Brief Fact Summary.
Virginia’s public institutions of higher learning include military college (VMI). The United States, the petitioner, argues that the equal protection guarantee of the Fourteenth Amendment prohibits Virginia from reserving exclusively to men the unique educational opportunities the military college in Virginia provides.
Synopsis of Rule of Law.
Parties who seek to defend gender-based government action must demonstrate an “exceedingly persuasive justification” for that action. The justification must be genuine, not hypothesized or invented post hoc in response to litigation.
The single-sex status would be lost, and some aspects of the distinctive method would be altered if it were to admit women.View Full Point of Law
Virginia Military Institute is the only single-sex school among Virginia’s public institutions of higher learning. VMI’s goal is to train men for leadership in civilian life and in military service. The goal is not inherently unsuitable to women. Students are constantly exposed to an extreme form of discipline and intensity that are tormenting and punishing. A female high-school student seeking admission to VMI filed a complaint and the United States sued alleging that VMI’s exclusively male admission policy violated equal protection.
Does Virginia’s exclusion of women from educational opportunities provided by military college violate the equal protection?
Yes, Virginia’s exclusion of women from educational opportunities provided by military college violates the equal protection guaranteed by the Constitution because Virginia has not provided any persuasive evidence in the record that VMI’s male-only admission policy is in furtherance of a state policy of diversity. Moreover, the remedial plan presented by Virginia – establishing a military college only for women – does not equal VMI and thus cannot justify the exclusion of women from VMI.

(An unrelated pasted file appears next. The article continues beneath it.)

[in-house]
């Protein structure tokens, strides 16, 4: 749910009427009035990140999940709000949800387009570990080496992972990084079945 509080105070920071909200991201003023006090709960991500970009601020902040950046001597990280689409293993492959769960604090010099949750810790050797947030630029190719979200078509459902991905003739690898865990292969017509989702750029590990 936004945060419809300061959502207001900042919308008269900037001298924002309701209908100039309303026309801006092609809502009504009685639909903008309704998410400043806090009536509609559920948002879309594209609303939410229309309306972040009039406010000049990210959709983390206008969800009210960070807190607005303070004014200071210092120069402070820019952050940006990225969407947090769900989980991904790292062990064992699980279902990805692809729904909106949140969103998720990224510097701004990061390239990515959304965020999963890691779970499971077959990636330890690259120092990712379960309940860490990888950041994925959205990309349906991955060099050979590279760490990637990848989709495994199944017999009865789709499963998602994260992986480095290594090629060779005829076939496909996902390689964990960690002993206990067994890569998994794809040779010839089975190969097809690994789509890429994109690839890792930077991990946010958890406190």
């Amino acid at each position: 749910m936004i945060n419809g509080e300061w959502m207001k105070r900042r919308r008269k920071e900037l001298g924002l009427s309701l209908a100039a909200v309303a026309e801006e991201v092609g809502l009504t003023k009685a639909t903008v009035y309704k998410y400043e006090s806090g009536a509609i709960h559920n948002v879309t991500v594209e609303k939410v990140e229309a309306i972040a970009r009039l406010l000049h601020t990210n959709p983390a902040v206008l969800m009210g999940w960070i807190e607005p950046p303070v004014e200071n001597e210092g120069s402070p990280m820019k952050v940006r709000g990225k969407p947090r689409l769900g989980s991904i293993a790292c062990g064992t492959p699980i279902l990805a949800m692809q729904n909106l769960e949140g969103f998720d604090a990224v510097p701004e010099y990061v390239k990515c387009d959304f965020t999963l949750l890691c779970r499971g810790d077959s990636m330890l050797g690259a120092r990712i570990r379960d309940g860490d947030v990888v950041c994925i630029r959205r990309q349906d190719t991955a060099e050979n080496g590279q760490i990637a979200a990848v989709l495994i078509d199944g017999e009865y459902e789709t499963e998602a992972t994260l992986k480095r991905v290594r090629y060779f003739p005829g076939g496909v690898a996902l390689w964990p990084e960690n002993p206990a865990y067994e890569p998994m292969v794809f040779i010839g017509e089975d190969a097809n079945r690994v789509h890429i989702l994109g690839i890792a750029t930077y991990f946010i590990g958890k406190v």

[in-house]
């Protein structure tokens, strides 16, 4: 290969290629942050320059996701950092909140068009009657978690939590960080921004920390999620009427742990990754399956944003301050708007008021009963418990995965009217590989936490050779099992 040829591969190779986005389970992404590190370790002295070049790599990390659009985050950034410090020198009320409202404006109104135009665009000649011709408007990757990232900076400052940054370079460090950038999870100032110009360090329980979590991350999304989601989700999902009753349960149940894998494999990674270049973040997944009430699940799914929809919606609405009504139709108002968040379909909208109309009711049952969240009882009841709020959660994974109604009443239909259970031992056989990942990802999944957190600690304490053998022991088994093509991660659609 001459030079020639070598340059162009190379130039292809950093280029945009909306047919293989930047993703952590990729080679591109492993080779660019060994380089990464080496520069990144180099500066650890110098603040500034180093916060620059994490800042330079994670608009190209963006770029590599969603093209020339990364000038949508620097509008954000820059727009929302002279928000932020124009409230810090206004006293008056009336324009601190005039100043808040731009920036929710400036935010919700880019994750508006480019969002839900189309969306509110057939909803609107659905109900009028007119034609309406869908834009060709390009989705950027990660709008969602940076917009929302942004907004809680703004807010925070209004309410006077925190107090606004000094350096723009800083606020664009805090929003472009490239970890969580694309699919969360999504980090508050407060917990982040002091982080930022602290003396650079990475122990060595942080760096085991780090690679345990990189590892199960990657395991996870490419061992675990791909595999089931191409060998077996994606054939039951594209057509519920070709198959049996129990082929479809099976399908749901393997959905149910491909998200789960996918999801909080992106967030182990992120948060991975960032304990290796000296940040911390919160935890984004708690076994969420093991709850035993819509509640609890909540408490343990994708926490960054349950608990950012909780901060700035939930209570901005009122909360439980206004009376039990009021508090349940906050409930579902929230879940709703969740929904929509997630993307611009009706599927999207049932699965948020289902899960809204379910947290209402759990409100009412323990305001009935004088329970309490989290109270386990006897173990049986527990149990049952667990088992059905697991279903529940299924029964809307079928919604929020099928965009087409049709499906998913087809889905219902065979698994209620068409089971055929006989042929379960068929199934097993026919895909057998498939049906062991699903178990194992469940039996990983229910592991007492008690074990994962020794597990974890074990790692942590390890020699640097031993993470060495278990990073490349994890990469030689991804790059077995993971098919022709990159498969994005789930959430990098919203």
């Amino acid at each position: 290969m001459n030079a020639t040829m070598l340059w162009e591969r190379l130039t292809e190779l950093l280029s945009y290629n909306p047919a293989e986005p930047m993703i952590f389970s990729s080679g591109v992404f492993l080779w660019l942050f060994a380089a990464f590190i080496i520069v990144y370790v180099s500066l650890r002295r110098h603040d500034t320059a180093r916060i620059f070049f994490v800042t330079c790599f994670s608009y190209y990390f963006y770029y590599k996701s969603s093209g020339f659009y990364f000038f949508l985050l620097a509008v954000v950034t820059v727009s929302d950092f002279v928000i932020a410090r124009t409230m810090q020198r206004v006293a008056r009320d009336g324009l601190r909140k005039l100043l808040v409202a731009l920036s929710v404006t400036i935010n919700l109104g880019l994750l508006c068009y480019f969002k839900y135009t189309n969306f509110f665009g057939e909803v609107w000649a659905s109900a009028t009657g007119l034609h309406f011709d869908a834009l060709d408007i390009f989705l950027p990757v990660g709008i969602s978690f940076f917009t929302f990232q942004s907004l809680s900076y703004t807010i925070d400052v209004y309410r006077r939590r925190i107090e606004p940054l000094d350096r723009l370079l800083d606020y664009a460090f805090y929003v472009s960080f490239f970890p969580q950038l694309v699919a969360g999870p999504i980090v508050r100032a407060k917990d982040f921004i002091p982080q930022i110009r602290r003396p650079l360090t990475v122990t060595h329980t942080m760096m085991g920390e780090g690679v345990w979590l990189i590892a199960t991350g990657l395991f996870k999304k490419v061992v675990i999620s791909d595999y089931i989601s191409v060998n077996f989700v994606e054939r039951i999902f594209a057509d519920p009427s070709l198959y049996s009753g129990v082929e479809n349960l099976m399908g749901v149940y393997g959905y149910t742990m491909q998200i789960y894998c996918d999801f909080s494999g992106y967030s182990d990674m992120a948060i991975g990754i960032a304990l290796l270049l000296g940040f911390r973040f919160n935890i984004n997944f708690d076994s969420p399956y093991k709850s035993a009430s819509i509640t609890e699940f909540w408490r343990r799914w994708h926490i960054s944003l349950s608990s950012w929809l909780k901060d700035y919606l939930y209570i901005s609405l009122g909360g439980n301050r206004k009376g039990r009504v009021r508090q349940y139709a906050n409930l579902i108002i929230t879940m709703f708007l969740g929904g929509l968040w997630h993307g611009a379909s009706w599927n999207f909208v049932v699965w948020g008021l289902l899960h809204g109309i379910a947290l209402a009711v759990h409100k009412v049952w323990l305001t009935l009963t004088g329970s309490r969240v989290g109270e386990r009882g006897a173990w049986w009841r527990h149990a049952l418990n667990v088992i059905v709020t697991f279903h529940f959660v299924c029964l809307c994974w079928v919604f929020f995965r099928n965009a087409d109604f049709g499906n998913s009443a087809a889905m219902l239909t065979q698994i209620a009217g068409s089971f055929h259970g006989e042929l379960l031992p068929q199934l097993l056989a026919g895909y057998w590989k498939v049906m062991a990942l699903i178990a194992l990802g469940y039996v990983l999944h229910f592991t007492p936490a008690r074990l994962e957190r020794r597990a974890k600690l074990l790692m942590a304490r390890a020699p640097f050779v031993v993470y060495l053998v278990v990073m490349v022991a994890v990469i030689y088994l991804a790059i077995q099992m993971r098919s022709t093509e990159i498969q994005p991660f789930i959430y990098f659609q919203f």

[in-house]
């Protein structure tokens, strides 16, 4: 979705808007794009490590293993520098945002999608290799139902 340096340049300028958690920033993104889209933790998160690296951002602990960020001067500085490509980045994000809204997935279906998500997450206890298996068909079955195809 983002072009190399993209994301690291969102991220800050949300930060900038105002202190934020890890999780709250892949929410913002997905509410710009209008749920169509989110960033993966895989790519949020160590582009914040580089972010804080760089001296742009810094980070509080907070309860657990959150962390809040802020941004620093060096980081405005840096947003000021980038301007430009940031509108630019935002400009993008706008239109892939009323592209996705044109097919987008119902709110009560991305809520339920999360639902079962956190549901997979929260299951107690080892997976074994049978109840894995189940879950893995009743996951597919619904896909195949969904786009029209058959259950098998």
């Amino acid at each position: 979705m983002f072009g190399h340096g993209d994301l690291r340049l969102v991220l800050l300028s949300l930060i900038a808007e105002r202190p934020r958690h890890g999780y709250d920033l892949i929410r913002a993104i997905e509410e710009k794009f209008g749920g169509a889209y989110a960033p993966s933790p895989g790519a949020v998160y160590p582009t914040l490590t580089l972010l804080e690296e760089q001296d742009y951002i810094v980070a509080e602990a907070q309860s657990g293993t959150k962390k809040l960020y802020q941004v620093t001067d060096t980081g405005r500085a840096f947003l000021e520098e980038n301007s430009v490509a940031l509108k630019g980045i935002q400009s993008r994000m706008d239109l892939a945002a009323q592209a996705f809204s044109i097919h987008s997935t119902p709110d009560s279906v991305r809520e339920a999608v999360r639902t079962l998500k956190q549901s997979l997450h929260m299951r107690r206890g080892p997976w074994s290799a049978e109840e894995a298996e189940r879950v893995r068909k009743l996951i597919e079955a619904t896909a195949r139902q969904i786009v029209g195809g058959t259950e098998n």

Virginia has an important state interest in providing effective college education for its citizens. That single-sex instruction is an approach substantially related to that interest should be evident enough from the long and continuing history in this country of men’s and women’s colleges. But besides its single-sex institution, VMI is distinct from other colleges in employing a distinctive educational method. A State’s decision to maintain one school that provides the unique method is substantially related to its goal of good education.
It is not the exclusion of women that violates the equal protection, but the maintenance of an all-men school without providing any institution for women. Hence, the remedy need not require either the admission of women to VMI or the creation of a VMI clone for women. Instead, a demonstration by Virginia that its interest in educating men in a single-sex environment is matched by its interest in educating women in a single-sex institution. Virginia, however, has failed to demonstrate such and VWIL fails as a remedy.
While it is not disputed that diversity among public educational institutions can serve the public good, Virginia has not shown that VMI was established with a view to diversifying, by its exclusion of women, educational opportunities within the State. When the State established VMI, many educational opportunities for men and women were scarcely contemplated. It is difficult to extract from the State’s past effort any state policy to advance diverse educational options. Moreover, VMI argues that establishing VWIL, a military college only for female students, would serve the same purpose as VMI and offer the comparable benefits to women. However, in many respects other than military training, VWIL does not qualify as VMI’s equal. VWIL’s student body, faculty, course offerings and facilities hardly match VMI’s. The former’s prestige, alumni network and funding are all insufficient to offer women the same benefits as men attending VMI.